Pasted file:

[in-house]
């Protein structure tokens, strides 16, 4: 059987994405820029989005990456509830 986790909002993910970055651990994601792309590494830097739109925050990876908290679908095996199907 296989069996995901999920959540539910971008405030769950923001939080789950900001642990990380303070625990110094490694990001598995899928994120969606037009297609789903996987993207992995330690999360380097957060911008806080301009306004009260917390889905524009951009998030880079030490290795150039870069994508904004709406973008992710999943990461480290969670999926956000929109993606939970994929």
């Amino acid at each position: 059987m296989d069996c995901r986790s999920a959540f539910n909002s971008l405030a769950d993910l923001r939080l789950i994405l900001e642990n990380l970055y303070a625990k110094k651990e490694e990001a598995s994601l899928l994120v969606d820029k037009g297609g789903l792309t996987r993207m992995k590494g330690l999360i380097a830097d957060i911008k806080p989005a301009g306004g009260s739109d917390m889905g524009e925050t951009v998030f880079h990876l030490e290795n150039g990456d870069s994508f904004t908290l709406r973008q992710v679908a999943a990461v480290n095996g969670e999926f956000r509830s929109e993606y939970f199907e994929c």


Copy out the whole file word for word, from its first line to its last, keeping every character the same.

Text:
[in-house]
């Protein structure tokens, strides 16, 4: 059987994405820029989005990456509830 986790909002993910970055651990994601792309590494830097739109925050990876908290679908095996199907 296989069996995901999920959540539910971008405030769950923001939080789950900001642990990380303070625990110094490694990001598995899928994120969606037009297609789903996987993207992995330690999360380097957060911008806080301009306004009260917390889905524009951009998030880079030490290795150039870069994508904004709406973008992710999943990461480290969670999926956000929109993606939970994929």
């Amino acid at each position: 059987m296989d069996c995901r986790s999920a959540f539910n909002s971008l405030a769950d993910l923001r939080l789950i994405l900001e642990n990380l970055y303070a625990k110094k651990e490694e990001a598995s994601l899928l994120v969606d820029k037009g297609g789903l792309t996987r993207m992995k590494g330690l999360i380097a830097d957060i911008k806080p989005a301009g306004g009260s739109d917390m889905g524009e925050t951009v998030f880079h990876l030490e290795n150039g990456d870069s994508f904004t908290l709406r973008q992710v679908a999943a990461v480290n095996g969670e999926f956000r509830s929109e993606y939970f199907e994929c």